13. 5 out of 5

    Sharon L

    3.5 stars. i'm a bit torn about this book. on the one and there were moments i was bored. the girls, though growing up didn't really grow up. on the other hand, both sisters were complicated, full of contradiction. and the way they navigated life, love, career and family was beautifull. the effects of what the father did were interesting. especially how two girls having the same path in childhood became so different (even how they treated their father). also, there were moments my heartbroke. wh 3.5 stars. i'm a bit torn about this book. on the one and there were moments i was bored. the girls, though growing up didn't really grow up. on the other hand, both sisters were complicated, full of contradiction. and the way they navigated life, love, career and family was beautifull. the effects of what the father did were interesting. especially how two girls having the same path in childhood became so different (even how they treated their father). also, there were moments my heartbroke. when the older sister became a mother and was suprised yet frightened to how strong she felt toward her children, loving them more then air, yet knowing she doesn't know how to be a mother and as a result screwing things up (exactly because she didn't want to screw up). many reviews mention that the girls do not grow up, and it's true. but i think, considering their circumstances, that tgey grew up best they could. so while it was good and interesting, it also has parts that were a bit...well, not that good. so that's it. 3.5 stars.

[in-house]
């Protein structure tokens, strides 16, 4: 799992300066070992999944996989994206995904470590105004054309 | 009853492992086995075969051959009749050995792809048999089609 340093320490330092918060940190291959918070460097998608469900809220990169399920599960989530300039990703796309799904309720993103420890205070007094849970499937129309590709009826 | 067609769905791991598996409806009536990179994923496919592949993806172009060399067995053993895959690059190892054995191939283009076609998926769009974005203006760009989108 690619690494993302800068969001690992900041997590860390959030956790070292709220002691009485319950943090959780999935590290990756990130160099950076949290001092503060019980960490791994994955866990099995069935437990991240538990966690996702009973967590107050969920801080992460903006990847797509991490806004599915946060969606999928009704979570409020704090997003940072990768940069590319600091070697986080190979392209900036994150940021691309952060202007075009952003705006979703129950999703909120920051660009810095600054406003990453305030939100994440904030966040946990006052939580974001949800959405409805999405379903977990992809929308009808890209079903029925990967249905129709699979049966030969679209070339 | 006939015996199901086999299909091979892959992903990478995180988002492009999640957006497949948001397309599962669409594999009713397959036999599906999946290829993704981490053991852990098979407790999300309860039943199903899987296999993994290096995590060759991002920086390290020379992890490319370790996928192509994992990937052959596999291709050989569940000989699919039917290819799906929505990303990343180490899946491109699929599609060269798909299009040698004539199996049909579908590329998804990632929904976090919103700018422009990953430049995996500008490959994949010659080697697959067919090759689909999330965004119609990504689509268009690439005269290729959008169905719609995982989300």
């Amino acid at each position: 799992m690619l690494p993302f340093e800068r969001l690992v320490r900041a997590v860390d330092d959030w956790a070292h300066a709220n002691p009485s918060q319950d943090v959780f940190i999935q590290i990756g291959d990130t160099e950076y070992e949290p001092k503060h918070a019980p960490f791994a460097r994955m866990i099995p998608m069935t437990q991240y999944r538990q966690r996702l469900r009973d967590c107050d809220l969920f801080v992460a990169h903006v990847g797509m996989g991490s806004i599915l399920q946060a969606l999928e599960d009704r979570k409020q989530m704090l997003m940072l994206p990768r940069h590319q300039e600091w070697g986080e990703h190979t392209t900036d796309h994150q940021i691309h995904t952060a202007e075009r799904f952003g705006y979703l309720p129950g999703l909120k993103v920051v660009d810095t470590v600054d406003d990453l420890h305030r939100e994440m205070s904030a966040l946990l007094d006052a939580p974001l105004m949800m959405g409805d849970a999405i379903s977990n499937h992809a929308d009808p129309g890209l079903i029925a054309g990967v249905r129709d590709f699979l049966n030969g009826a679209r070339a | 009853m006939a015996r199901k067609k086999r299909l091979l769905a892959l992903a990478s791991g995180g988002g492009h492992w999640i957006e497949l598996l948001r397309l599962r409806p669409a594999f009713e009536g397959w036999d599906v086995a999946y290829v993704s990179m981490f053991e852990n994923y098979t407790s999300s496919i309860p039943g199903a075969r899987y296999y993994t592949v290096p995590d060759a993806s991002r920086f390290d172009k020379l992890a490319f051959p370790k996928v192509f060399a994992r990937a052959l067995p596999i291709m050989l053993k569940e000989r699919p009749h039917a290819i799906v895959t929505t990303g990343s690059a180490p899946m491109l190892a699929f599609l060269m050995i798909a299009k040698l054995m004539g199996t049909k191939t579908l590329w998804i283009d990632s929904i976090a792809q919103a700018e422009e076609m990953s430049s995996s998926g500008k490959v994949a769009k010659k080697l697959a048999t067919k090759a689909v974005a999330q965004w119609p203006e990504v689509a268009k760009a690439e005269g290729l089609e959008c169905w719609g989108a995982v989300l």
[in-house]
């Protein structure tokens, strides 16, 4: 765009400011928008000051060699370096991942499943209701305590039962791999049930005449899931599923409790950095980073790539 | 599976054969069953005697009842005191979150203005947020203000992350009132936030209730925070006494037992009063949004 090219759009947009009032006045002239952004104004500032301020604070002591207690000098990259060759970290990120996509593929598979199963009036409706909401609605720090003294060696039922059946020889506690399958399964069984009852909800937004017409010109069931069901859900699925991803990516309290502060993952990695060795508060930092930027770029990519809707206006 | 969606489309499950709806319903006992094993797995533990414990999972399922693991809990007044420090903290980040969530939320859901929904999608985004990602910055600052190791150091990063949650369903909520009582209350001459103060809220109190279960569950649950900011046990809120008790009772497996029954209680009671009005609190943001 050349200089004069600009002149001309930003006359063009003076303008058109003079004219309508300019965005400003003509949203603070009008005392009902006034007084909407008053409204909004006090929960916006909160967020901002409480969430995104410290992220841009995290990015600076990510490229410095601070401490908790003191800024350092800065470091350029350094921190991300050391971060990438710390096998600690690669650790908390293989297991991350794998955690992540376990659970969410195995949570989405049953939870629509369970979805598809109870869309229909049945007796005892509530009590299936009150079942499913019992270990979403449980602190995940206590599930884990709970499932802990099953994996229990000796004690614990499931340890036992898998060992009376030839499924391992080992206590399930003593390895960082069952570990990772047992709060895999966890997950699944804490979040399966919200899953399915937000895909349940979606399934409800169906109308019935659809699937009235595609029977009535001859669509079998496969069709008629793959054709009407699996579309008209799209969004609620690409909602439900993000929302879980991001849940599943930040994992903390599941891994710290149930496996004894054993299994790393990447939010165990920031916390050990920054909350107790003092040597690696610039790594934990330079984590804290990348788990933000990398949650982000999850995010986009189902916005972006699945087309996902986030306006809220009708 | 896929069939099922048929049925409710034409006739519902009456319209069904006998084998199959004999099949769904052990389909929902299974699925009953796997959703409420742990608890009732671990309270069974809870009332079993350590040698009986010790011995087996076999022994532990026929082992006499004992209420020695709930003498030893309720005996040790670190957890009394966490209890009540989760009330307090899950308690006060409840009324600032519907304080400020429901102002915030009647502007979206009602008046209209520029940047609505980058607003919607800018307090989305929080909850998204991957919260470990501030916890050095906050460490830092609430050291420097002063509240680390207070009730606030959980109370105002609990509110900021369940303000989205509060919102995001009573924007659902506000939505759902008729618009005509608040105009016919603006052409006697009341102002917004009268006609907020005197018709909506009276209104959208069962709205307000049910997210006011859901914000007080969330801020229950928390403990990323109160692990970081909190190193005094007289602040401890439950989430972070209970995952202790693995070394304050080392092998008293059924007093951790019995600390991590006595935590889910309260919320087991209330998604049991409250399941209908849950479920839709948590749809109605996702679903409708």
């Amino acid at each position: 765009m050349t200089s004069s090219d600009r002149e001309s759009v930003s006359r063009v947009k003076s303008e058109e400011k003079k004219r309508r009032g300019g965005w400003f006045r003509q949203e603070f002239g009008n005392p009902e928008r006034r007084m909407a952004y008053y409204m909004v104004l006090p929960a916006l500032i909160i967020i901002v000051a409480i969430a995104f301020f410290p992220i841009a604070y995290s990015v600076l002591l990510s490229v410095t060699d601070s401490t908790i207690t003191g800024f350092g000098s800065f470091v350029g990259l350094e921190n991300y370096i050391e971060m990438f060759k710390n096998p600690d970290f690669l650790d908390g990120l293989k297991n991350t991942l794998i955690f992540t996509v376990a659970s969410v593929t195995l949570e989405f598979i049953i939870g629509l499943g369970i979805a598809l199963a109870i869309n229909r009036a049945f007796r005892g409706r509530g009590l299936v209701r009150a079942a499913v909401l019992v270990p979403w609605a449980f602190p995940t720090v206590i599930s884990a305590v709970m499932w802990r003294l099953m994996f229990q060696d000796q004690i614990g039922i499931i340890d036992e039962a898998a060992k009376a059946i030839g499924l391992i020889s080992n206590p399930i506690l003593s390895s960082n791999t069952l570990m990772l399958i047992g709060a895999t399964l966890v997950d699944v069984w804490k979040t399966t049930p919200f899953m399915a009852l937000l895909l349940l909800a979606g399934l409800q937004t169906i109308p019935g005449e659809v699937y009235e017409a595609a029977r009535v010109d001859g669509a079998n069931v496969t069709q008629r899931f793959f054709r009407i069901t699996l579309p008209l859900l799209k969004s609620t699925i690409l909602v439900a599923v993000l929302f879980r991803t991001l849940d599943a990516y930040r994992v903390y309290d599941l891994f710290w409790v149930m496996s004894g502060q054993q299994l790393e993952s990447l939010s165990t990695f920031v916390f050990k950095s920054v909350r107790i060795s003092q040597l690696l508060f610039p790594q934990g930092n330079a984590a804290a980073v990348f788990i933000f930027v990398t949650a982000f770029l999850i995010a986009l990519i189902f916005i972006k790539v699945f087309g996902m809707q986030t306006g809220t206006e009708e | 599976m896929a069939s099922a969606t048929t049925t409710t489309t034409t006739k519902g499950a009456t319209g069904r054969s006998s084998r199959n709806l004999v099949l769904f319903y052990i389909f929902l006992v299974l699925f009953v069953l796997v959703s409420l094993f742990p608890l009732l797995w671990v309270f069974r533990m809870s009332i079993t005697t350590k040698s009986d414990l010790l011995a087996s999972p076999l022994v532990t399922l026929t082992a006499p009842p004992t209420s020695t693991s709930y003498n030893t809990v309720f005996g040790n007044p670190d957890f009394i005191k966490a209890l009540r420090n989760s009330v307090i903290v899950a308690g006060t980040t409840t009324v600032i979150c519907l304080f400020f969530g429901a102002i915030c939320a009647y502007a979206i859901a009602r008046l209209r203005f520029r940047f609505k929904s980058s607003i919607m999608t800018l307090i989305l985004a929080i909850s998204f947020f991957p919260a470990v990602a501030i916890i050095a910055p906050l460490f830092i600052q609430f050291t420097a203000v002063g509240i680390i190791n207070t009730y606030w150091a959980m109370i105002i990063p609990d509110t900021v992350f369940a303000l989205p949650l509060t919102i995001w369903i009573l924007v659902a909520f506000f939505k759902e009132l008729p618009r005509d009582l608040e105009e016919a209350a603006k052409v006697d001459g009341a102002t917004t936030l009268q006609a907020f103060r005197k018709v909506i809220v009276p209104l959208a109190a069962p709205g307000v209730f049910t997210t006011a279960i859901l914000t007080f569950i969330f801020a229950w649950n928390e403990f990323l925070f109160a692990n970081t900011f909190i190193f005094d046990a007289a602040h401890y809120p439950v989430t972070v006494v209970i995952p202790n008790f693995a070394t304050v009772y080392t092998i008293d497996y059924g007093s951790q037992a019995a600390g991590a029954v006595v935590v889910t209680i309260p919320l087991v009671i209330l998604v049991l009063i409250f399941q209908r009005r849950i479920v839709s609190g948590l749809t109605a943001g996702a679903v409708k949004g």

14. 5 out of 5

    Annie

    I’ve definitely read this one at least two times before now. Maybe three. I’m not sure why I keep coming back to it, but I do, and it feels fresh every time. The characters are certainly part of the draw— they’re hard to forget and feel so real. As do their relationships with one another. And there’s something unpretentious and truthful about the characters’ internal dialogue that appeals to me, too. I forgot it took place in Boston, because the landmarks mentioned meant nothing to me the other I’ve definitely read this one at least two times before now. Maybe three. I’m not sure why I keep coming back to it, but I do, and it feels fresh every time. The characters are certainly part of the draw— they’re hard to forget and feel so real. As do their relationships with one another. And there’s something unpretentious and truthful about the characters’ internal dialogue that appeals to me, too. I forgot it took place in Boston, because the landmarks mentioned meant nothing to me the other times I’ve read it. Now that I live here, they’re all incredibly familiar bits of daily life: Dorchester, the Green Line trolley, Northeastern, Commonwealth Avenue. One of the main characters is even a probation officer at Dorchester Court, where my summer internship often takes me. I’ve even represented clients there. It’s certainly a lot different of a read, too, now that I have some semblance of experience in how Massachusetts courts and the “unjustice system” work. Anyway. Great read. I really recommend it if you like family sagas.

  15. 4 out of 5

    Kim

    3.5 stars

  16. 5 out of 5

    Jessica (BlogEared Books)